How Alcohol Affects Sleep

Posted in: Respect Your Sleep
By Naturepedic Team
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How Alcohol Affects Sleep

How Alcohol Affects Sleep | Naturepedic Blog

‘Tis the season for merriment! And for some of us, that involves drinking our favorite alcoholic beverages.

There’s nothing wrong with a drink or two. It’s the holidays and it’s time to celebrate! But don’t be surprised if your sleep schedule seems off after the alcohol.

So why is it that after a night of celebration you feel groggy and sluggish?

I fell asleep quickly, but I don’t feel rested?

Don’t let the alcohol fool you! You just rang in the New Year with some champagne, and as soon as you lie your head on your pillow, it’s lights out. Just because you didn’t have to fight to fall asleep doesn’t mean your sleep will be what it should. Drinking alcohol blocks REM sleep, which is the most restorative stage of sleep. So even if you clocked eight hours, that doesn’t mean your sleep was doing it’s job. Also, as alcohol is metabolized, you tend to go from deeper to lighter sleep. Meaning you will be likely to wake before you are truly rested (or even wake during the middle of the night).

But I just had a few drinks?

Even when it’s not the holiday season, many of us are apt to have a glass of wine before bed. So whether its that or that glass of eggnog on Christmas night, you may be shocked to see you still don’t feel as well rested as possible in the morning. You didn’t drink to excess, so you should be fine.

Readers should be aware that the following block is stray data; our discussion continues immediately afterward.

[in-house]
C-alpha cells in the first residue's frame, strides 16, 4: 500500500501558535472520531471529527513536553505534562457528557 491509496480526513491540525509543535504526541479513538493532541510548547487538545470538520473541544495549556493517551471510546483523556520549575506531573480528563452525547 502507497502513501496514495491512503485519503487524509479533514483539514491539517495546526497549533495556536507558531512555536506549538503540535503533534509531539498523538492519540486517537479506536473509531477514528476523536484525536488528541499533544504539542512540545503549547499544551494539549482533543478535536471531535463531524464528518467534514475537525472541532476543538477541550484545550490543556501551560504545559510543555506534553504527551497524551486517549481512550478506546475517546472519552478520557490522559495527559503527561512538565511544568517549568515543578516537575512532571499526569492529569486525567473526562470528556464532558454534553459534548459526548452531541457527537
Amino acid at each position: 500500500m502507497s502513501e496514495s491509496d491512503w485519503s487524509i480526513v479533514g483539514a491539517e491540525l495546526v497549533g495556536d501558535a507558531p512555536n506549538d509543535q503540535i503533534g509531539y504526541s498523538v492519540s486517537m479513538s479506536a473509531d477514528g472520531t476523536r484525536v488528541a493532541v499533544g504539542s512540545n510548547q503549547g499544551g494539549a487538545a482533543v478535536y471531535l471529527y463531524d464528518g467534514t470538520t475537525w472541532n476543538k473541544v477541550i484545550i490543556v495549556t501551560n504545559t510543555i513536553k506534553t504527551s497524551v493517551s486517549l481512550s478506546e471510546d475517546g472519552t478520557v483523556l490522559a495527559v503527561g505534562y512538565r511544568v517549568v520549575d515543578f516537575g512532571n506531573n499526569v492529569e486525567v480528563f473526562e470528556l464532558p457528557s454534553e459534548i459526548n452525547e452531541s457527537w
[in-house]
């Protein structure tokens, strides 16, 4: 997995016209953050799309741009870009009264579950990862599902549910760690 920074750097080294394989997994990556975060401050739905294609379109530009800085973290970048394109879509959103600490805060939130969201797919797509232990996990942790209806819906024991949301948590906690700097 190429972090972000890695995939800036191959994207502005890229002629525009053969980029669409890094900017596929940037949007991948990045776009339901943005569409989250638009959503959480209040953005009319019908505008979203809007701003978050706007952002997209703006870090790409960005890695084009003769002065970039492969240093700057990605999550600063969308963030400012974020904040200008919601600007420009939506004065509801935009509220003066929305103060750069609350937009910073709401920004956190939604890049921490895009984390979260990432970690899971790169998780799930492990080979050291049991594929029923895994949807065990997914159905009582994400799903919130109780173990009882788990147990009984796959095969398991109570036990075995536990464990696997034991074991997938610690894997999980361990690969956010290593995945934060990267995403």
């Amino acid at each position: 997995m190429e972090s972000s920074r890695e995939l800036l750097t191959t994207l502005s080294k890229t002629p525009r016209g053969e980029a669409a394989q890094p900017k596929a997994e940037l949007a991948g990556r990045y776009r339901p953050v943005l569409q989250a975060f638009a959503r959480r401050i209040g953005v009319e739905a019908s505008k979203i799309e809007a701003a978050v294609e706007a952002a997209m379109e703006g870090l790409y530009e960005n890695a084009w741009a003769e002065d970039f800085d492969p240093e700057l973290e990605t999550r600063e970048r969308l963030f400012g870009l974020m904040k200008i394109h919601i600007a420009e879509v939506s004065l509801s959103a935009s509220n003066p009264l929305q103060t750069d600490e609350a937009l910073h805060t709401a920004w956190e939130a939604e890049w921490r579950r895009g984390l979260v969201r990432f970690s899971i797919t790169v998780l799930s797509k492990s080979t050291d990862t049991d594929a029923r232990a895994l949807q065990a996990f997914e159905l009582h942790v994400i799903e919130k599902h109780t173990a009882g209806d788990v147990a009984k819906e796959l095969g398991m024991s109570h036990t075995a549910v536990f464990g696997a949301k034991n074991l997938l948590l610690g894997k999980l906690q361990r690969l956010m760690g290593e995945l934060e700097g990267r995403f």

Studies show that even one glass of alcohol can impair restorative sleep by 24 percent. That’s not to say you shouldn’t be allowed to indulge in even one drink, but maybe change the time you drink alcohol. According to research, “happy hour” isn’t just because it falls right after work hours. Early to middle evening has proven to be the best time to drink to avoid disruptions to circadian rhythms.

I’m having other side effects to my sleep.

It’s not just your sleep cycles that get interrupted when you imbibe. You may experience other little changes to your sleep, and alcohol could very well be the culprit. Alcohol relaxes muscles, which in turn affects breathing. Because of this, snoring (or louder than normal snoring) may occur. You might also need to get up to use the bathroom more than usual, and some even find themselves sleepwalking or sleep eating because of excessive alcohol consumption.

If you are feeling tired after your holiday drinking, it’s tempting to sleep for days to catch up. But don’t overdo it! It might just have similar effects to the alcohol.

2 years ago
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How Alcohol Affects Sleep

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